Want to find out just how "X-rated" California Girl Chronicles is? Then purchase a copy on Amazon or for 30% off on 3L's website at At least with the harmless bikini cover no one will know what exactly you're reading. OR better yet, purchase it on eBook in Kindle, Nook or iBook and no one will see what you're reading at all!!!

Spoiler Alert: California Girl Chronicles, Book 2: Introducing Johnny

The following is a short excerpt from the second book in the California Girl Chronicles series, Brea's Big Break. WARNING: This scene uses profane language and is not for young readers. California Girl Chronicles: Brea and the City of Plastic is now available on Amazon in print and Kindle or can be purchased for Nook and iBook. The book releases to the bookstores in March. It is also on sale for 30% off on the 3L Publishing website at 

Just then I heard a rustle and turned my chair back in time to see Monica’s backside hustle out of the room and in her place, I rested my eyes on hot man-candy Johnny. He looked relaxed and had a big, open smile on his face.

“I remember you,” I said brightly. “Heard you got the part of Drew. Good for you!” I chirped, admiring this gorgeous, dark-haired man with perfectly muscular arms.

“Can you grab a bite with me?” he asked. “I want to pick your brain.”

I sat up and looked around my desk. I had nothing pressing, so I stood up and with enthusiasm replied, “Sure! Let’s go.”

Johnny stood in the doorway and waited for me. He allowed me to exit first like a gentleman. We made the requisite small talk as we walked to a Chinese café called Hop Singh up the street from the office. We sat on the back patio to eat noodles and chat. Johnny told me he started acting when he was 22, and he mentioned with a smirk how he got his first manager. The smirk piqued my curiosity.

“What’s that about?” I asked and pointed at his grin.


“That!” I countered and motioned again toward his expression.

He leaned in and started to explain. “Well, she pretty much signed me for sex,” he admitted and chuckled with delight over it.

“What?” I frowned.

“Oh yeah, she was like a cougar, too,” he said, “and she got me some great spots. I just had to fuck her twice a week.”

I was taken aback and pulled away from him. “Really?” I asked with a frown.

He took a chopstick and shoved a noodle in his mouth as he said, “Really! But you know it’s fucking Hollywood man. That shit happens all the time. Swing a dick, and there you go.”

“No, I thought, you know, unions,” I whispered.

Johnny waved off the suggestion. “Fuck that man. Chicks are as bad as guys. Look at me now, though.”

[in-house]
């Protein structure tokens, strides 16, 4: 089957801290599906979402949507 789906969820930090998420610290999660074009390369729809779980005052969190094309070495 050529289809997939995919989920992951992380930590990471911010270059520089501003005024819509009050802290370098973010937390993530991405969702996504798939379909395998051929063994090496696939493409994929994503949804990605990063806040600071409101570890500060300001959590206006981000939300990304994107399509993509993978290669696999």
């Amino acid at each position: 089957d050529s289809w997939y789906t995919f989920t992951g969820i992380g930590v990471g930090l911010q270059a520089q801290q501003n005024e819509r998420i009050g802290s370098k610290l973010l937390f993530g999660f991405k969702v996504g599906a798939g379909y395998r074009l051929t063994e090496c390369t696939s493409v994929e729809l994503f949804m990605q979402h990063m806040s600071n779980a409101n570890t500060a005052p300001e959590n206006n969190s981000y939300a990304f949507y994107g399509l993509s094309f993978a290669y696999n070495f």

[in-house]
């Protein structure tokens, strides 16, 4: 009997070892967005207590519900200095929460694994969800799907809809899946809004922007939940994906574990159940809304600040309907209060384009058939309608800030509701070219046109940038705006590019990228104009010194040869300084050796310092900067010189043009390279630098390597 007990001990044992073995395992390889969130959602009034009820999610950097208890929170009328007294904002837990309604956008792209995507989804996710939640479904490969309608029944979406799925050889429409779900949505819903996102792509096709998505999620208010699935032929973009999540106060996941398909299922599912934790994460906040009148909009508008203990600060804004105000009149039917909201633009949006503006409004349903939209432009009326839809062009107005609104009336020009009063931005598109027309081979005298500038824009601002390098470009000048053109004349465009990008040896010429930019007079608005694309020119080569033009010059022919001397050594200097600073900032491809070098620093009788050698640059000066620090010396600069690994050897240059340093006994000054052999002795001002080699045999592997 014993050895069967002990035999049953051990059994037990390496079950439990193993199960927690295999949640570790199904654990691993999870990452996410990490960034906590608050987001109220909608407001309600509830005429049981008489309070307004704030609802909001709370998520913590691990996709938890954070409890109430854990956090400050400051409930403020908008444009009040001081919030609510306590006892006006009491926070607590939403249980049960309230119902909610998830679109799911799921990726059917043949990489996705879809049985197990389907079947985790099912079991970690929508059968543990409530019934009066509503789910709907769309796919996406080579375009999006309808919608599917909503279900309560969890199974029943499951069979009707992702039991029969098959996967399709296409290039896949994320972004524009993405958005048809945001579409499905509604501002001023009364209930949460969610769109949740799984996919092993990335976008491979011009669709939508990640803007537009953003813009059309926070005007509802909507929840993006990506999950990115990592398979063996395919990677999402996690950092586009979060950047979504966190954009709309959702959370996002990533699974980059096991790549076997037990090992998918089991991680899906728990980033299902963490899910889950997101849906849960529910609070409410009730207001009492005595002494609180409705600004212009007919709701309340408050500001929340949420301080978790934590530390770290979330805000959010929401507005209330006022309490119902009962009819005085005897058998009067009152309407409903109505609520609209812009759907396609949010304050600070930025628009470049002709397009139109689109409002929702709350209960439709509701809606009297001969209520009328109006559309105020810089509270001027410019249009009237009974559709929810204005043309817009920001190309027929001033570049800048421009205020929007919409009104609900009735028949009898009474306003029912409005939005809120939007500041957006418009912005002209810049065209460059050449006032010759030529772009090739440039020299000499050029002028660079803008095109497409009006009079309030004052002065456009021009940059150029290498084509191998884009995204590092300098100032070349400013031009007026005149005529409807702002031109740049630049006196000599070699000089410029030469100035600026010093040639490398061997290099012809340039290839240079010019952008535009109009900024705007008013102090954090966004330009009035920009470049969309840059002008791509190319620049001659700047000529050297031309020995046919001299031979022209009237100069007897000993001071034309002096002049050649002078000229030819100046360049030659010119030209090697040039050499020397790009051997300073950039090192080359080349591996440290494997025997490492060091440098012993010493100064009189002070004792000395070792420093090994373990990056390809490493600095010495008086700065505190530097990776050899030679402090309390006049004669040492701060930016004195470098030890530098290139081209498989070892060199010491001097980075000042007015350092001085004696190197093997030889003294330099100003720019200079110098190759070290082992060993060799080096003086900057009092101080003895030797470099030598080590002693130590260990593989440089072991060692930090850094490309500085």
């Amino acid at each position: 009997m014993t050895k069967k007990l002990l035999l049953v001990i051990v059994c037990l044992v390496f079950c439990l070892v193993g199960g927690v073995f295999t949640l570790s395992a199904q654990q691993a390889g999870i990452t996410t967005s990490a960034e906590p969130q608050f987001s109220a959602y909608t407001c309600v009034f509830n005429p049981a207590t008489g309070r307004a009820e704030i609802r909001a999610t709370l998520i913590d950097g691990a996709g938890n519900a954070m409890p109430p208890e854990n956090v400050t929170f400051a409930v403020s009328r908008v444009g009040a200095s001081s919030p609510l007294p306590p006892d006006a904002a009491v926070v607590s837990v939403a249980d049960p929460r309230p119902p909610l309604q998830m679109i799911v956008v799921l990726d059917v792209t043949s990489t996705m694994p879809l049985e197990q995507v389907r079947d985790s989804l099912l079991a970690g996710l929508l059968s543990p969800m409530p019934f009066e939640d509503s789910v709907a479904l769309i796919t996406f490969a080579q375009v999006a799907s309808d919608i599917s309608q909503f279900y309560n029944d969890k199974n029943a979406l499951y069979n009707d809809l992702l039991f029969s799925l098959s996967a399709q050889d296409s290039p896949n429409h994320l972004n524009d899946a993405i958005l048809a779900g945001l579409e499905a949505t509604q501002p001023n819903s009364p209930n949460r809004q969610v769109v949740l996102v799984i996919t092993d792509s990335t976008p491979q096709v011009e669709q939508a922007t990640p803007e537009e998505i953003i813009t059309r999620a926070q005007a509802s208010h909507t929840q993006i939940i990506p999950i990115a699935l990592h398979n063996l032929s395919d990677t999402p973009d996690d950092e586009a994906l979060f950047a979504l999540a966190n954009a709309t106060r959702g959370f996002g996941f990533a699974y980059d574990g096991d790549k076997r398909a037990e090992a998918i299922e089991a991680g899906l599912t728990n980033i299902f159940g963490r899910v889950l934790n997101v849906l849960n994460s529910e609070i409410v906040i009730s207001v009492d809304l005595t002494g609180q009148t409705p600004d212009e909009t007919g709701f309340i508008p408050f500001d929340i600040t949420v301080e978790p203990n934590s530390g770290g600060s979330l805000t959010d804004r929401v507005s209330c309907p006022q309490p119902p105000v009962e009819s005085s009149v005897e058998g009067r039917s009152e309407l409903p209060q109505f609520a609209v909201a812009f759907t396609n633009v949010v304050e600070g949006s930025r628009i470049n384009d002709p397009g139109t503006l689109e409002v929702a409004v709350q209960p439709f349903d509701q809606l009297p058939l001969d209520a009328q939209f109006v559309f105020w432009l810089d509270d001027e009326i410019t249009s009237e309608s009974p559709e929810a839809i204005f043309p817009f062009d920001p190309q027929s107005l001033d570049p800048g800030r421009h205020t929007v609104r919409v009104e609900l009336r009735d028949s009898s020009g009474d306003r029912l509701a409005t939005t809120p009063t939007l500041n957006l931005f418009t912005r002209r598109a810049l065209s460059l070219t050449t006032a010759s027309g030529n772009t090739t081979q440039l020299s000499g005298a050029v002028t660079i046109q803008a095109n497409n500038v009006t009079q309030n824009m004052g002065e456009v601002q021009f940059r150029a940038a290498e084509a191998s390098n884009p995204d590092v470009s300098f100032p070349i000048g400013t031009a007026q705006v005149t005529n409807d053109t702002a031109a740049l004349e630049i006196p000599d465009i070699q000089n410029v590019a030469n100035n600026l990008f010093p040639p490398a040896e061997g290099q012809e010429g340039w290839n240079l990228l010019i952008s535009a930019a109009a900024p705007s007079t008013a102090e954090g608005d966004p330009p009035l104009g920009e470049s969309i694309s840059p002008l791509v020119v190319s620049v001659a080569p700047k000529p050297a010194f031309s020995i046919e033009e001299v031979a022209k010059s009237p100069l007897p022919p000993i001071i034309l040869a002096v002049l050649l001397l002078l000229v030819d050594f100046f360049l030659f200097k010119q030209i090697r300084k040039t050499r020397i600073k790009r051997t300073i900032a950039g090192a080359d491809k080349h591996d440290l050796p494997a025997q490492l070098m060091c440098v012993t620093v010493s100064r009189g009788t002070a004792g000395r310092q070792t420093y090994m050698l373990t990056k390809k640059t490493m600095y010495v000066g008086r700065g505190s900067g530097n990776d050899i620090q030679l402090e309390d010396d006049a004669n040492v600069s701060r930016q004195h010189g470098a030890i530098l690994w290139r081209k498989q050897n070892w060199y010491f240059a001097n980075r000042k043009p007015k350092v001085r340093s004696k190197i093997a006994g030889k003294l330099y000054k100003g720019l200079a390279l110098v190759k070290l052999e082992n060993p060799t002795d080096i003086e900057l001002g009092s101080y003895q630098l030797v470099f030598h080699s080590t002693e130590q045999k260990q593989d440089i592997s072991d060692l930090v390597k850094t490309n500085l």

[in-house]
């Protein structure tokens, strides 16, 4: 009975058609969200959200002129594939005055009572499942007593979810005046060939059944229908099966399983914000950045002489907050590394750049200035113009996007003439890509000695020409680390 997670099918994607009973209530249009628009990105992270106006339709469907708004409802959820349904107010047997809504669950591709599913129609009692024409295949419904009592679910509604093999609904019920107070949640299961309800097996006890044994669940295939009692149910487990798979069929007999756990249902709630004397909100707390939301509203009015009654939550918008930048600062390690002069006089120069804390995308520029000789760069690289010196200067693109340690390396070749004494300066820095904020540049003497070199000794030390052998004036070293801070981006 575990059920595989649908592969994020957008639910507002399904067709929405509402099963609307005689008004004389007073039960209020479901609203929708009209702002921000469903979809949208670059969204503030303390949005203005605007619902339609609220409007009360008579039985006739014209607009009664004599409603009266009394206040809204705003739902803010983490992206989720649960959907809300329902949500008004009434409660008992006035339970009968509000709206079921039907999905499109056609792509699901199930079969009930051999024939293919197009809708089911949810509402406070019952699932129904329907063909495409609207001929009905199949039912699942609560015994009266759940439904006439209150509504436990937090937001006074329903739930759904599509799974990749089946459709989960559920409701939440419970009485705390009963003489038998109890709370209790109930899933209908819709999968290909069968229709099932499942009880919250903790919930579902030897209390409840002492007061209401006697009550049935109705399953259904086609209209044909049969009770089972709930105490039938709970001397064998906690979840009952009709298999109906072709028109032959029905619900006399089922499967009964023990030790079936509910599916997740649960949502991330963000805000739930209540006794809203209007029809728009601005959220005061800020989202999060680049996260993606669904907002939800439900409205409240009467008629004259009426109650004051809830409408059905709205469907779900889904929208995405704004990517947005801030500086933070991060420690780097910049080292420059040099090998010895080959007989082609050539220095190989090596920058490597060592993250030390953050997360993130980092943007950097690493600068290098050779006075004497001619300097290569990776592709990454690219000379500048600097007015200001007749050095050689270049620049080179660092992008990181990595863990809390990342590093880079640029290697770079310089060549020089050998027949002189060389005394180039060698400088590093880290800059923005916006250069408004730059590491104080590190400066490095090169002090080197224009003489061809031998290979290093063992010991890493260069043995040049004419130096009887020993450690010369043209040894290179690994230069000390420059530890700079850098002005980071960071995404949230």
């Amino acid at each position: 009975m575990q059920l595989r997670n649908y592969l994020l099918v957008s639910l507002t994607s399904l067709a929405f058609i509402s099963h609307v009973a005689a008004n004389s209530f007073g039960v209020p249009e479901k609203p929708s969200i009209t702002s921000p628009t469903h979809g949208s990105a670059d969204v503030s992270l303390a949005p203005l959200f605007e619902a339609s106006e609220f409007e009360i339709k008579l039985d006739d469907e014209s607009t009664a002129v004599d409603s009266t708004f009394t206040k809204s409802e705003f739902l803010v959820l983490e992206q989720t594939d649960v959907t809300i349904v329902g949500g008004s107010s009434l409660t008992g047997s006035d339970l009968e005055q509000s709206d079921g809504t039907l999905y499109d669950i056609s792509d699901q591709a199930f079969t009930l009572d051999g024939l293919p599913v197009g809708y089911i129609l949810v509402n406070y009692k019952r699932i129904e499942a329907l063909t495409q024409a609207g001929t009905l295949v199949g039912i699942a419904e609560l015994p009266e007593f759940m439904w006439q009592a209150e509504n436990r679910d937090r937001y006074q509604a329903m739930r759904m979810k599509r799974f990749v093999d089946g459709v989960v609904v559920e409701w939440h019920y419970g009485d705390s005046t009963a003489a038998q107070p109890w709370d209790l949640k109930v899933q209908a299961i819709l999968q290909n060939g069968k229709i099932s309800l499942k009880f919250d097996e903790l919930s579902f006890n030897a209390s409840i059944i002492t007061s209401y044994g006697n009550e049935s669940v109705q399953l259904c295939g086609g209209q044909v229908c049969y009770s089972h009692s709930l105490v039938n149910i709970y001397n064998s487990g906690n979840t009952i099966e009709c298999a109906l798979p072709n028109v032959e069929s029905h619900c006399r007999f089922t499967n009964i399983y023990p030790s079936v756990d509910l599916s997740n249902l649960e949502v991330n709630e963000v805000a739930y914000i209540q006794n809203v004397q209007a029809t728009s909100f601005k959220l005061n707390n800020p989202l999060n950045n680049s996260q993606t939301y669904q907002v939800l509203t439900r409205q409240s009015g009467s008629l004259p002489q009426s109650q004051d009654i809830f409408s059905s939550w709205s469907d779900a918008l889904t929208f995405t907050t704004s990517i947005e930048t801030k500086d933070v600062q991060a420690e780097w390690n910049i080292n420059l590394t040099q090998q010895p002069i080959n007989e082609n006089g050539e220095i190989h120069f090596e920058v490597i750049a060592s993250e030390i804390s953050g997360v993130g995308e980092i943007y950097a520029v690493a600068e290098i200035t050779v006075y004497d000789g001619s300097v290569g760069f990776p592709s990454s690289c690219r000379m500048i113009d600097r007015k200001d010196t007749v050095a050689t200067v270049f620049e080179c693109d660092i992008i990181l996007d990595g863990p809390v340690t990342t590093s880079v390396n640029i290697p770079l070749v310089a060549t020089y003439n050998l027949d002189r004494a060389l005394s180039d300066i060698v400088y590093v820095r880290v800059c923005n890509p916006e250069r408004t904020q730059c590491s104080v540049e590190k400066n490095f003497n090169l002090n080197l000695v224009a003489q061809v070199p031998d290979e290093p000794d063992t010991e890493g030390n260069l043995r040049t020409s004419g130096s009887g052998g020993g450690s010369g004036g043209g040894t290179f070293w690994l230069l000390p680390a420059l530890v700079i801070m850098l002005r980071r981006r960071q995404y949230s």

I looked at him all right and frowned. “You don’t feel … dirty?”

Johnny waved off the suggestion, “Hell no! It’s the biz and, fuck yeah, I’ve had fun, too!”

I leaned over and shoved another noodle in my mouth, pondering his amoral take on the whole thing. He didn’t seem the least bit bothered by it. In fact, I got the impression he accepted and liked it.

“And you think you’re going to get somewhere with me like that?” I flatly asked.

Johnny quit eating and looked me right in the eyes. “Fuck no!” he retorted. “You’re hot and nice. I like you. And I like that you have real body parts.” He chuckled as he looked down to take another bite.

I looked down at my body parts and nodded. “Yep! Real! No woman would purposefully make her boobs this small,” I said with a laugh.

As Johnny talked about the business and his encounters on various movie sets, I started to like him. He was candid and enthusiastic about acting and his craft. He mentioned his last girlfriend was a major film star, but he wouldn’t divulge her name. He did say he met her when he played a small role in one of her films. He said she was down-to-earth but had this strange obsession with her hair. She wanted to become famous for her hair like Jennifer Aniston. He thought it was a crazy goal, and he said her hair was okay, but that it wasn’t likely going to create a national sensation.

“Why’d you break up?” I asked.

“I cut her hair off,” he said, totally kidding and laughing with a gregarious outburst. “No, she went to film in Italy and met an Italian Antonio-Banderas-like guy. Dumped my white ass,” he admitted with a smile that seemed out of place given his confession.

“And that makes you smile, why?”

“Come on, if she’s so shallow … fuck that shit! No big deal,” he said as he shoved yet another noodle in his mouth and waved off the comment.

We soon finished lunch, and he walked me back to the office, continuing the upbeat chatter about meaningless parts he had played. He did admit that he thought the part of Drew was cool, but then he frowned at me. “The guy’s a fucker, though.”

Wednesday, February 15, 2012

True Blood Season 5 "Bromance" Hype or Real?